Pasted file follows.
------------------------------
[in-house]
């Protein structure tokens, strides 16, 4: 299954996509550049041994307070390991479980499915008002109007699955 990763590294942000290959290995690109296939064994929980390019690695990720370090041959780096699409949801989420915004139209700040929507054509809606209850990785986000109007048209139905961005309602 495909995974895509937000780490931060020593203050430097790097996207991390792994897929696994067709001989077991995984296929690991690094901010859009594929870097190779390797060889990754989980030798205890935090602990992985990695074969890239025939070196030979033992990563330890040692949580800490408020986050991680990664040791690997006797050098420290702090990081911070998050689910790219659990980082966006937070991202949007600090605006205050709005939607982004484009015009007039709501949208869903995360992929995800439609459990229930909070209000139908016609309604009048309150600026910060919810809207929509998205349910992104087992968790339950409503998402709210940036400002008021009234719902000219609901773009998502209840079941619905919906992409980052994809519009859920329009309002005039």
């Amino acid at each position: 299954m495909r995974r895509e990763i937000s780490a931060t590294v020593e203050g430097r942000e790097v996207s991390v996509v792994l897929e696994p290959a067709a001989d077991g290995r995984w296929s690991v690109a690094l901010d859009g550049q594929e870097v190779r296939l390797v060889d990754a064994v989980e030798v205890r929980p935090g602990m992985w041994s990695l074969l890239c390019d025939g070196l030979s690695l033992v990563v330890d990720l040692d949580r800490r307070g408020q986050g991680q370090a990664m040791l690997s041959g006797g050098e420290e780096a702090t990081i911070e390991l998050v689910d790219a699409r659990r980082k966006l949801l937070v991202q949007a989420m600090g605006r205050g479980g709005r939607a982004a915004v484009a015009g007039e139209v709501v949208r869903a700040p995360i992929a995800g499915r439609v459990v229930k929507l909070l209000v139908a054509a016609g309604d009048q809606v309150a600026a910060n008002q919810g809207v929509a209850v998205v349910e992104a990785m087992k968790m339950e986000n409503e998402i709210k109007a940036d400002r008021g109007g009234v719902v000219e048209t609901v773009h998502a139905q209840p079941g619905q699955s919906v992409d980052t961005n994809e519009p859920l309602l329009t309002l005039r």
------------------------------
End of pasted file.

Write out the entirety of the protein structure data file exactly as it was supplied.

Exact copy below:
[in-house]
């Protein structure tokens, strides 16, 4: 299954996509550049041994307070390991479980499915008002109007699955 990763590294942000290959290995690109296939064994929980390019690695990720370090041959780096699409949801989420915004139209700040929507054509809606209850990785986000109007048209139905961005309602 495909995974895509937000780490931060020593203050430097790097996207991390792994897929696994067709001989077991995984296929690991690094901010859009594929870097190779390797060889990754989980030798205890935090602990992985990695074969890239025939070196030979033992990563330890040692949580800490408020986050991680990664040791690997006797050098420290702090990081911070998050689910790219659990980082966006937070991202949007600090605006205050709005939607982004484009015009007039709501949208869903995360992929995800439609459990229930909070209000139908016609309604009048309150600026910060919810809207929509998205349910992104087992968790339950409503998402709210940036400002008021009234719902000219609901773009998502209840079941619905919906992409980052994809519009859920329009309002005039």
């Amino acid at each position: 299954m495909r995974r895509e990763i937000s780490a931060t590294v020593e203050g430097r942000e790097v996207s991390v996509v792994l897929e696994p290959a067709a001989d077991g290995r995984w296929s690991v690109a690094l901010d859009g550049q594929e870097v190779r296939l390797v060889d990754a064994v989980e030798v205890r929980p935090g602990m992985w041994s990695l074969l890239c390019d025939g070196l030979s690695l033992v990563v330890d990720l040692d949580r800490r307070g408020q986050g991680q370090a990664m040791l690997s041959g006797g050098e420290e780096a702090t990081i911070e390991l998050v689910d790219a699409r659990r980082k966006l949801l937070v991202q949007a989420m600090g605006r205050g479980g709005r939607a982004a915004v484009a015009g007039e139209v709501v949208r869903a700040p995360i992929a995800g499915r439609v459990v229930k929507l909070l209000v139908a054509a016609g309604d009048q809606v309150a600026a910060n008002q919810g809207v929509a209850v998205v349910e992104a990785m087992k968790m339950e986000n409503e998402i709210k109007a940036d400002r008021g109007g009234v719902v000219e048209t609901v773009h998502a139905q209840p079941g619905q699955s919906v992409d980052t961005n994809e519009p859920l309602l329009t309002l005039r």